The Sedona Canada Principles are the Canadian version of the Sedona Principles commonly used in the United States. Simply put, the Sedona Canada Principles set out the guidelines for the identification, collection, preservation, review, and production of electronically stored information (ESI) in Canada. They’ve become increasingly relevant as the rising prevalence of electronic data has necessitated the use of ediscovery techniques to uncover evidence in civil and criminal proceedings.
The Sedona Canada Principles are referenced directly in Rule 29.1.03(4) of the Ontario Rules of Civil Procedure, cited in an ever-larger number of cases, and appear to be the best source for guidance on the topic of increasingly unwieldy electronic evidence management in civil litigation.
One of the most recent applications of the Principles was in Verge Insurance Brokers Limited et al. v Daniel Sherk et al., 2017 ONSC 1597. This appeal of a decision by a motion judge in the Ontario civil courts deals with, shall we say, the interesting decisions made by the appellant (Verge Insurance) in the course of providing ESI to the respondent (Daniel Sherk et al.).
The history of the litigation is complex and convoluted but a few facts will suffice. In 2012, the appellant/plaintiff and defendant/respondent exchanged “hold letters” informing one another of pending litigation and requiring one another to preserve all information that might be relevant to the proceedings.
For some reason, the plaintiff, Verge Insurance, did not instruct its employees to preserve information relevant to the proceedings in a single document. Instead, and contrary to the Sedona Canada Principles, it began backing up all of its data onto dozens of “backup tapes.”
Yes, I said tapes. In 2012, this company was still using tape drives.
Despite statements to the contrary Verge Insurance made to the court during the course of proceedings, it did not review all of its data for material relevant to the proceedings. In fact, the company’s principal admitted during a deposition that it would not be possible to do so and that he didn’t consider it his obligation to review the material. Hence, the “document dump.”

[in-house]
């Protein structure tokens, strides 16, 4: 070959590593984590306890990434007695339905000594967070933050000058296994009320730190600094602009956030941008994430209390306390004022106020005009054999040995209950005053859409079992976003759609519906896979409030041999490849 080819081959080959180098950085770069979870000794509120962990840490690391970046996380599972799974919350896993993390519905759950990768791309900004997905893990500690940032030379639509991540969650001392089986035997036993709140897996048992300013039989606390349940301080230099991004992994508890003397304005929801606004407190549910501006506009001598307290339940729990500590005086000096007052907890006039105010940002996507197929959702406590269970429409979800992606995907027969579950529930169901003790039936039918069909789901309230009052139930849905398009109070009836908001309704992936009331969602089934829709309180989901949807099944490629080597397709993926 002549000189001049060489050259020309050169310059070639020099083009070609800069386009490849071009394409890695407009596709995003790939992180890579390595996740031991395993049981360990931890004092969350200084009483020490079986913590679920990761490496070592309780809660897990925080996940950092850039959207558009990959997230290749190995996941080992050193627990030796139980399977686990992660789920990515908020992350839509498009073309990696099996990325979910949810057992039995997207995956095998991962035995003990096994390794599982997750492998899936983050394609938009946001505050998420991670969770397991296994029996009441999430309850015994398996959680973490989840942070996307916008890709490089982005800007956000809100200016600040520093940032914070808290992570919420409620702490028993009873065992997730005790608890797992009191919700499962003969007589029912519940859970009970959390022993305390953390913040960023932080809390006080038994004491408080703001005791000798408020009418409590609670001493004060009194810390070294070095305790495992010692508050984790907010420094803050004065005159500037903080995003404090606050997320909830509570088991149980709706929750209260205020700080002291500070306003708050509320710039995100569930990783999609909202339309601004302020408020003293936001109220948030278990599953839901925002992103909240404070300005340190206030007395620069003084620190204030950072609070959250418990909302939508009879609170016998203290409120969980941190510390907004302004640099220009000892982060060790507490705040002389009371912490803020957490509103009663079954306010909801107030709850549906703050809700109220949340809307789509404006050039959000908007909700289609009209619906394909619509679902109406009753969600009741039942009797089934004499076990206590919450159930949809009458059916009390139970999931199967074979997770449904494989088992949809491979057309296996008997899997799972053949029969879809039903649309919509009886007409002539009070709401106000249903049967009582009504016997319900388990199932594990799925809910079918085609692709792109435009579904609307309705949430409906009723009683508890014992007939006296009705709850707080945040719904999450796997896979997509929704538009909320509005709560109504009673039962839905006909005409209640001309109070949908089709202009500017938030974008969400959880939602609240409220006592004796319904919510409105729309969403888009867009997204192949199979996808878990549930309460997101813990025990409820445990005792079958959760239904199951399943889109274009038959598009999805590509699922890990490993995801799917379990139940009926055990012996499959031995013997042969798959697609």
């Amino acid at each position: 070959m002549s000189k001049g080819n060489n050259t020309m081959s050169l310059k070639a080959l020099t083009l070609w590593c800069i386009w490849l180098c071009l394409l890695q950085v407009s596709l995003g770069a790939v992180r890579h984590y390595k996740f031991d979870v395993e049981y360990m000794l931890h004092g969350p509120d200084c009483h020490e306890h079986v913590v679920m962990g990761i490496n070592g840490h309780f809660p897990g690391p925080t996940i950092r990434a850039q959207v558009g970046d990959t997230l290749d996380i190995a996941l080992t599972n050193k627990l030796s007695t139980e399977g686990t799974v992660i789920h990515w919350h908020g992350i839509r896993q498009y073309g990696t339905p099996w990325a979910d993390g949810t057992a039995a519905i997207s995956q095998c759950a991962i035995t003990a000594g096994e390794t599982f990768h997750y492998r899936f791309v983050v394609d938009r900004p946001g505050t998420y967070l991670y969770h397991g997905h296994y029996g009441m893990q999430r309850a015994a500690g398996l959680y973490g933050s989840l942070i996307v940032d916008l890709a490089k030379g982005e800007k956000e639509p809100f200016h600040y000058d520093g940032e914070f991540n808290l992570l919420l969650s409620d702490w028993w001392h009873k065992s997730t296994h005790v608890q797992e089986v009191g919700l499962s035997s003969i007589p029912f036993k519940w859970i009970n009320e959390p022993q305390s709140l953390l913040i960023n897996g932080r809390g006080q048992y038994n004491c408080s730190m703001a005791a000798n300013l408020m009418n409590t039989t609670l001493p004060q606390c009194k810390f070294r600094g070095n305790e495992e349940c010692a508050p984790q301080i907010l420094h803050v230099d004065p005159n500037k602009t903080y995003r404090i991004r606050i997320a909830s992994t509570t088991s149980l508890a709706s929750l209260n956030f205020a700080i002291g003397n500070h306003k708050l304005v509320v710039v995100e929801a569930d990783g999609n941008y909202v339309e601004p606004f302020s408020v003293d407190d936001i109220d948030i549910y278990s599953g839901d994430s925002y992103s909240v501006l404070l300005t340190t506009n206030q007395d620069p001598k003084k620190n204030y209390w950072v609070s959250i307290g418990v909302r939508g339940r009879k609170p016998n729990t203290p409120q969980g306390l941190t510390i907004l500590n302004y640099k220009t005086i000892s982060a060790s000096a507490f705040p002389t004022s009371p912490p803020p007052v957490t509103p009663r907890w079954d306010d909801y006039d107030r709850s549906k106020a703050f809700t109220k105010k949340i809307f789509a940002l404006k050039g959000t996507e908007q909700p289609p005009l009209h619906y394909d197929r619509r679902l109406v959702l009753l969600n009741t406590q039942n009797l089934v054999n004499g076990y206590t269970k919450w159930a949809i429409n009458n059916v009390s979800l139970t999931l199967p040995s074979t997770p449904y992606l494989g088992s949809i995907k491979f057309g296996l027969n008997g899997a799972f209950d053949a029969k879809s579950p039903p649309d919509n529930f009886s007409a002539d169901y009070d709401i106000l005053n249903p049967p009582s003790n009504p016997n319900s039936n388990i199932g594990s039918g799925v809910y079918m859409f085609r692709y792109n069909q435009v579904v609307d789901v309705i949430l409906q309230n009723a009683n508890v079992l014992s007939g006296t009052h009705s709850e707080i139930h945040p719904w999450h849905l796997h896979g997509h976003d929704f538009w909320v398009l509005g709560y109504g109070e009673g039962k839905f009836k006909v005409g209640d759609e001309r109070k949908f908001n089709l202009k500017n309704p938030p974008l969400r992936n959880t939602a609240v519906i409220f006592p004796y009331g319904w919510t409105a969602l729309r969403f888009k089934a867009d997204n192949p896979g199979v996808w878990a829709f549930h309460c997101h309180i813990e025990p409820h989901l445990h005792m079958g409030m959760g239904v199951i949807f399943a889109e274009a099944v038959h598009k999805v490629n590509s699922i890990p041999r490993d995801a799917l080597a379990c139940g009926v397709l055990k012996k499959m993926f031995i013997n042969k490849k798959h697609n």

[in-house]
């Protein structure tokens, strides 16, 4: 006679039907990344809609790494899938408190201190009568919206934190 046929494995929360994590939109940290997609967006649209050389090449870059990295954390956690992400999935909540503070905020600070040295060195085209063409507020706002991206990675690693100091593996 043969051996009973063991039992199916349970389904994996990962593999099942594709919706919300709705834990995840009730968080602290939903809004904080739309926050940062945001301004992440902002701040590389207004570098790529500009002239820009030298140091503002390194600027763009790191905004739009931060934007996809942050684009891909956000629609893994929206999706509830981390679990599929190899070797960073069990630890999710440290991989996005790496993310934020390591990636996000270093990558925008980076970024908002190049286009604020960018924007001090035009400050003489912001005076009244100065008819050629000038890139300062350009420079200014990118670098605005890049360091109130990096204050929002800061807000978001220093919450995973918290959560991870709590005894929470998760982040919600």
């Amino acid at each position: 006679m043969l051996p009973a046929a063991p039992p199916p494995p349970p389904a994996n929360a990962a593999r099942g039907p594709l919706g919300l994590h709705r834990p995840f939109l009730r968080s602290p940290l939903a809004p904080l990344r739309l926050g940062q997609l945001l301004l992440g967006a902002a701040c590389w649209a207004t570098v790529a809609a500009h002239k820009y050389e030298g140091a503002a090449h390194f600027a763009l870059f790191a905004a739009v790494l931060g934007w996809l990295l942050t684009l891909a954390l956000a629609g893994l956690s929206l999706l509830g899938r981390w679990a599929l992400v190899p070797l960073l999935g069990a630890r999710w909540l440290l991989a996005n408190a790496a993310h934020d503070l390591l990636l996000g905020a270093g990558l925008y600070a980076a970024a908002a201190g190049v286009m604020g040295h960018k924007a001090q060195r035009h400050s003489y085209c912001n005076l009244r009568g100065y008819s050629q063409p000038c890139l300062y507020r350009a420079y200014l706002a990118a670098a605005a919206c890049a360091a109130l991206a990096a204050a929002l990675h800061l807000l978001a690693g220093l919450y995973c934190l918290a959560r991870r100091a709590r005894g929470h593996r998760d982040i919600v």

This tactic by Verge was particularly confusing. During my seven years of practice I never once knowingly and intentionally misrepresented a fact to the court. Contrary to the popular caricature of lawyers as liars, dishonesty and carelessness with the truth in real life can get a lawyer reprimanded, censured, disbarred, or worse.
When the defendant began to suspect that the plaintiff had not, in fact, reviewed the backup tapes, it obtained an order requiring the plaintiff to submit thirteen of the tapes to an independent auditor. In response, and again contrary to the Sedona Canada Principles, the plaintiff imposed a whole slew of conditions on the auditor in exchange for allowing them to review the tapes. These included:
– Requiring the auditor to attend Verge Insurance to inspect the tapes
– Requiring the tapes be encrypted before the auditor was allowed to review them
– When it became necessary to transport the tapes, requiring the auditor to use a Brinks armored truck
In other words, and reading between the lines, the plaintiff made it as difficult as humanly possible for the auditor to conduct its work. They may as well have created an obstacle course including literal hoops for the auditor to jump through. Unsurprisingly, the auditor’s costs increased to $200,000.
Unsurprisingly, the auditor found relevant material on many of the thirteen sample backup tapes. When the defendant brought a motion to be indemnified for costs related to the discovery, the court pointed out that the Sedona Canada Principles had not been complied with and awarded indemnification.
The Sedona Canada Principles set out a coherent and flexible framework around the management of ESI and ediscovery. Courts are increasingly penalizing parties who fail to adhere to it in any meaningful way and, as a result, cause delay or damage to the legitimate interest of an opposing party.